Disaster hardship comparisons
A Massey University student has returned from a trip to parts of Japan ravaged by last year's earthquake and tsunami with plans to draw comparisons between political handling of the 2011 disaster and Christchurch's own earthquake.
Rebecca Butler this week returned from a Japanese government-funded trip as part of its Kizuna, or bond, project.
Ms Butler, who is studying foreign policy and Japanese language, was one of nine Massey students and 68 New Zealanders who spent 10 days this month visiting the Tohoku and Kita Kanto regions devastated in Japan's earthquake, tsunami and nuclear disaster last year.
Ms Butler said the force of the economic blow the disaster dealt the country was visible in the refugee settlements surrounding the Fukushima Prefecture.
The area was struck by a 15-metre tsunami which compromised a nuclear power plant's reactors, forcing evacuations.
Conversations with people there revealed they were struggling to make ends meet with few jobs, and business was slumping as people did not want to buy things produced in the area for fear of radioactive contamination, Ms Butler said.
"Because of those negative views they were having difficulty coping economically.
"People don't want to go there," she said.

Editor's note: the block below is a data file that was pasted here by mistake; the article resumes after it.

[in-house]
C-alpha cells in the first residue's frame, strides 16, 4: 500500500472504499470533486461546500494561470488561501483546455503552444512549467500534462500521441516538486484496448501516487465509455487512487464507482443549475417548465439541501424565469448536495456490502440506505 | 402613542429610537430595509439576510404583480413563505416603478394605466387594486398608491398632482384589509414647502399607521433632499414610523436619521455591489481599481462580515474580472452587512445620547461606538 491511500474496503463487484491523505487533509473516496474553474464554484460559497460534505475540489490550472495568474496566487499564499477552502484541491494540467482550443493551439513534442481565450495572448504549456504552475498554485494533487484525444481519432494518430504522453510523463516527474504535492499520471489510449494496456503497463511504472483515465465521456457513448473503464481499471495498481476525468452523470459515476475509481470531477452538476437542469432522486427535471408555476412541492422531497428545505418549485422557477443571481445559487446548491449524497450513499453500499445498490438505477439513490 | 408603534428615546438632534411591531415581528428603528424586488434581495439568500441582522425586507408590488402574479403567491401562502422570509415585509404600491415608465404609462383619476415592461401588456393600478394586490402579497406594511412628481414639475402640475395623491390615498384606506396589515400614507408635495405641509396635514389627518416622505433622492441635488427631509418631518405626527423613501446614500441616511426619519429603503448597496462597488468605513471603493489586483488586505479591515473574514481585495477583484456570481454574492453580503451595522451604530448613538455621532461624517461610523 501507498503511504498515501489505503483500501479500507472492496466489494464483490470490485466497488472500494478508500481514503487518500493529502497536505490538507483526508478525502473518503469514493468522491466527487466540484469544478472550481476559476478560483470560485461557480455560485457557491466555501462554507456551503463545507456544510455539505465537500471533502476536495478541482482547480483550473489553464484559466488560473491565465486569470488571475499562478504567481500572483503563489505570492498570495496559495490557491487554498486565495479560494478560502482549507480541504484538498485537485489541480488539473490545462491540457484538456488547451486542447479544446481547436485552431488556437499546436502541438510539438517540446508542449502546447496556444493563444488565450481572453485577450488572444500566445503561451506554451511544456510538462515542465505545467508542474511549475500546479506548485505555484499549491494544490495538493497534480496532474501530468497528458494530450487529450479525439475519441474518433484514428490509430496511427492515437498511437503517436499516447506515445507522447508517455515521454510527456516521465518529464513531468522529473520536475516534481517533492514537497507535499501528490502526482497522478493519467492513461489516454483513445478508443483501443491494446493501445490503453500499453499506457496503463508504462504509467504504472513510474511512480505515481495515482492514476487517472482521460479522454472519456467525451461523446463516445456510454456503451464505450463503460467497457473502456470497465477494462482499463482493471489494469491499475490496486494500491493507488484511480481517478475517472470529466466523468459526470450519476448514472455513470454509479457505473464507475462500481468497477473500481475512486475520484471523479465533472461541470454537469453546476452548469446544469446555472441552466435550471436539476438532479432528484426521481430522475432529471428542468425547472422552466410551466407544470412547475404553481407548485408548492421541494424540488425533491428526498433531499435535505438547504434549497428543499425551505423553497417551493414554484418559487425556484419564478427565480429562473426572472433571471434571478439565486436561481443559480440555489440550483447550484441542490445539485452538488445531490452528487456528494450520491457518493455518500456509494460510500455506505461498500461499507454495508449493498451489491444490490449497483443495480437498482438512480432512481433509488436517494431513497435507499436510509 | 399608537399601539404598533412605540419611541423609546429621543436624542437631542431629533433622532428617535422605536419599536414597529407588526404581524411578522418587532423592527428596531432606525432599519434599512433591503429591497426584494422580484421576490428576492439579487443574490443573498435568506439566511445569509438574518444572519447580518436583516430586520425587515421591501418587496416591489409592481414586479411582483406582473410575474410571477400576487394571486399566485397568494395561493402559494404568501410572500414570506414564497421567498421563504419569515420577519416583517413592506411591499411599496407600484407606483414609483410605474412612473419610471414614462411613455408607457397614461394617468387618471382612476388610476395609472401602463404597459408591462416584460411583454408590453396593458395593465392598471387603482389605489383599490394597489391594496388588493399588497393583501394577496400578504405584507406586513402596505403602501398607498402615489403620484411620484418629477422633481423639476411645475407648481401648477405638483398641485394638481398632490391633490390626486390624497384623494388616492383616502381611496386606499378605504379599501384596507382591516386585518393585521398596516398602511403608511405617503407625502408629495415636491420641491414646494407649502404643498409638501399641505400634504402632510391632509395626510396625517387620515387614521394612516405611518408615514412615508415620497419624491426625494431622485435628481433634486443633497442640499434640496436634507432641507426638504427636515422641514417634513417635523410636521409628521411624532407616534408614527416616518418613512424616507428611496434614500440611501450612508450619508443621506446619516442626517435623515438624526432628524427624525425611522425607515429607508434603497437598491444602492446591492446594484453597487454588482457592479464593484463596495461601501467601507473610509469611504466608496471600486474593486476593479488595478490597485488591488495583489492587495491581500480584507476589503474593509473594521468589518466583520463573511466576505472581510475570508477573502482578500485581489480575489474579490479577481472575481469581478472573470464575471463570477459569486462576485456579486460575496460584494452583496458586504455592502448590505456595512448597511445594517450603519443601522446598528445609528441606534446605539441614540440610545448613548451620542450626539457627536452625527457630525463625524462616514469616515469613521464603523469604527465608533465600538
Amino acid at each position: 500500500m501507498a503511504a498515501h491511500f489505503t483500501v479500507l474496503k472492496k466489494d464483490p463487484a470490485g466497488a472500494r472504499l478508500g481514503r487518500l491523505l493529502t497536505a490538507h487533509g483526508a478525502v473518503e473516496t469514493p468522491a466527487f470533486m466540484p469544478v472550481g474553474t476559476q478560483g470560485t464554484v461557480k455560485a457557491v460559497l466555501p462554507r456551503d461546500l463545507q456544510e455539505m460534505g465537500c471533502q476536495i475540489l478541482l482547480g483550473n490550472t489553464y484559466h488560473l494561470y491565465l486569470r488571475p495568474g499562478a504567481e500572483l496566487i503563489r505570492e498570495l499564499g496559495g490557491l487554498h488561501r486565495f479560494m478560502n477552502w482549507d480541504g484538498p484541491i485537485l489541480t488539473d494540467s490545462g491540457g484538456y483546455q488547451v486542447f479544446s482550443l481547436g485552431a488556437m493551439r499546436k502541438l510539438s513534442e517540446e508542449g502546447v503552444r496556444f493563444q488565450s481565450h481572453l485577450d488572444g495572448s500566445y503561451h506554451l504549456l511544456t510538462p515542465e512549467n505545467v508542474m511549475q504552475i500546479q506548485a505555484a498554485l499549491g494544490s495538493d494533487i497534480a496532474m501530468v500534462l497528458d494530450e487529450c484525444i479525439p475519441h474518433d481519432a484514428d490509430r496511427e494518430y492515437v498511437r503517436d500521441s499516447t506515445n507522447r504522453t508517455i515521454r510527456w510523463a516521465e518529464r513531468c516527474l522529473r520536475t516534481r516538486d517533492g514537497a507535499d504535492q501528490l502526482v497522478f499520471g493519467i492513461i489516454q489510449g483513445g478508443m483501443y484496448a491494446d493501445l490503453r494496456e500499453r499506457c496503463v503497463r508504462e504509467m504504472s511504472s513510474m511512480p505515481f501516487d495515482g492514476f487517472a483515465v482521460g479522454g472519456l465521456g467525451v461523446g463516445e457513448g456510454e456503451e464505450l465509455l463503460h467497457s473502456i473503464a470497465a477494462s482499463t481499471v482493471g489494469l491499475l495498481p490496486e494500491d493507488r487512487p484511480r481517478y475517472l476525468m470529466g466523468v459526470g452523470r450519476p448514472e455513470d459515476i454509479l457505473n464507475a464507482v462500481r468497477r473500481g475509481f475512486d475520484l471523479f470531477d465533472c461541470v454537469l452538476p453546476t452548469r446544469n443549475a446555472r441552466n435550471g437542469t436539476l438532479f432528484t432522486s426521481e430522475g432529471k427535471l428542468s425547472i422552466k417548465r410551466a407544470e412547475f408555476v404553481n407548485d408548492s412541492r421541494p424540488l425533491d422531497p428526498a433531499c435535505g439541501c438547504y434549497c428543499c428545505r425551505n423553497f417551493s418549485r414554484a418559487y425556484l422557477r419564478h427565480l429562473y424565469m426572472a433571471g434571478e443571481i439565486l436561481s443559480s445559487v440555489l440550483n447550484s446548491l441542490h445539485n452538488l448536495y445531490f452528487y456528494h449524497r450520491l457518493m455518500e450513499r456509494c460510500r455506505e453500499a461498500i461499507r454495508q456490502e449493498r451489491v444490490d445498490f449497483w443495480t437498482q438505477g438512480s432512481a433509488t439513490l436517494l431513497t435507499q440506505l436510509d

Tsunami refugees were given a government allowance equivalent to US$10,000 (NZ$12,066) a month per household but still struggled as they had fled with little but the clothes on their backs, not realising their evacuation was permanent.
"All those refugees lost their homes and possessions and were looking for jobs."
Ms Butler said the mood was optimistic. "It was actually really hopeful, which I thought was interesting . . . they had a positive attitude that things would change."
While in Japan she was accepted on an exchange programme with Kyoto University, and will be heading back in August next year to take up the four-month placement.
Ms Butler has begun independent research into the political factors around the disaster's aftermath and hopes to draw comparisons with last year's devastating Christchurch earthquake as part of her Masters degree in politics.